- The Washington Times - Monday, September 26, 2005

RICHMOND — A 38-year-old man police have identified as a person of interest in the disappearance of a college student was arraigned yesterday on child-pornography charges.

Ben Fawley, an amateur photographer who was one of the last people to see 17-year-old Virginia Commonwealth University freshman Taylor Behl, was arraigned on 16 counts of possession of child pornography and ordered held without bail.

Assistant Commonwealth’s Attorney Mike Jagels said authorities have found at least 30 videos on Mr. Fawley’s computers depicting children as young as 1 in sexual acts.

Neither Taylor nor Mr. Fawley appear in any of the videos, Mr. Jagels said, and Mr. Fawley has not been charged in Taylor’s disappearance.

Police raided Mr. Fawley’s apartment last week and took several computers and CDs, according to a search warrant.

Police said the pornography charges are “not directly related” to Taylor’s disappearance, but have since searched Mr. Fawley’s home for items belonging to the teen, including her clothing.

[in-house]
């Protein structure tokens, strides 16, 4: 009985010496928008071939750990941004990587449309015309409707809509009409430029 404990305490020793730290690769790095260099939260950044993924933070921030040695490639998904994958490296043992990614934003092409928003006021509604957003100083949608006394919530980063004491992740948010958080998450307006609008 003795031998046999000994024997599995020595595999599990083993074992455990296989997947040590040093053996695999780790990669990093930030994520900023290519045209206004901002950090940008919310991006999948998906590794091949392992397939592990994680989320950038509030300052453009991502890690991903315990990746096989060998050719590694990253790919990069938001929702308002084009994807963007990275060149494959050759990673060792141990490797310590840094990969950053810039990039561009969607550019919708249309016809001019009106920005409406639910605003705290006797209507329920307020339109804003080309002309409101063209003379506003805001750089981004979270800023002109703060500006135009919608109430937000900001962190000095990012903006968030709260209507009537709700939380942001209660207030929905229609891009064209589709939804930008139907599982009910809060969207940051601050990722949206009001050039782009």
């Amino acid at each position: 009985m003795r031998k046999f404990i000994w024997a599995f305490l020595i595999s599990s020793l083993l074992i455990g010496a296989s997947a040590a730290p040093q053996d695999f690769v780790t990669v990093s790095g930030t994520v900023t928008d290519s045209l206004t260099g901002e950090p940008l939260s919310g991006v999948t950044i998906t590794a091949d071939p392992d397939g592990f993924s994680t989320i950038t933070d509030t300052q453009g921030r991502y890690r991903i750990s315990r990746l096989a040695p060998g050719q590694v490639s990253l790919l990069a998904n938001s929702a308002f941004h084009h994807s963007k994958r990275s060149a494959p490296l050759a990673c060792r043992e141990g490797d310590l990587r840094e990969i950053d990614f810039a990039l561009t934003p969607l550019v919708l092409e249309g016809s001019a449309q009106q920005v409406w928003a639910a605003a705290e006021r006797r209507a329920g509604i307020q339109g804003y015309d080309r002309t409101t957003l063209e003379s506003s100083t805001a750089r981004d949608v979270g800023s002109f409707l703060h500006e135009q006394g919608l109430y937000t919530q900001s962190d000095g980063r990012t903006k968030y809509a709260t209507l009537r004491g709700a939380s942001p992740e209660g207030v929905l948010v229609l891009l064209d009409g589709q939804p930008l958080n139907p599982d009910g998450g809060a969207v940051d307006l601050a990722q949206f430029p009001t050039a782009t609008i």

They also issued a search warrant requiring Mr. Fawley to submit hair and DNA samples.

Taylor was last seen the evening of Sept. 5, when she left her dormitory room, taking only her cell phone, a small amount of cash, a student ID and her car keys. She told her roommate she would be back in a few hours.

The teen’s car was found two weeks later, less than two miles from her dorm. Her license plates had been replaced with Ohio plates reported stolen several weeks earlier.

According to an attorney who has represented Mr. Fawley, the photographer had a romantic relationship with the teen, and Mr. Jagels said the two had sex on several occasions. That could lead to a charge of contributing to the delinquency of a minor, Mr. Jagels said.

Mr. Fawley also may face additional charges for distribution of child pornography, he said.

Mr. Fawley spoke little during his brief court appearance, snorting and shaking his head back and forth when Mr. Jagels told the judge he posed a flight risk.

Juvenile and Domestic Relations District Court Judge Kimberly O’Donnell appointed public defender Richard Johnson to represent Mr. Fawley after he said he couldn’t afford to hire a lawyer.

Mr. Johnson objected when Mr. Jagels brought up the teenager’s disappearance, calling the case irrelevant to the current charges. Judge O’Donnell disagreed and ordered Mr. Fawley held without bond until his preliminary hearing Oct. 31.

If convicted on all counts, Mr. Fawley would face up to 80 years in prison.

Mr. Fawley has been convicted of three assaults in the Richmond area over the past three years, Mr. Jagels said. Two of those were domestic assaults involving women, he said.

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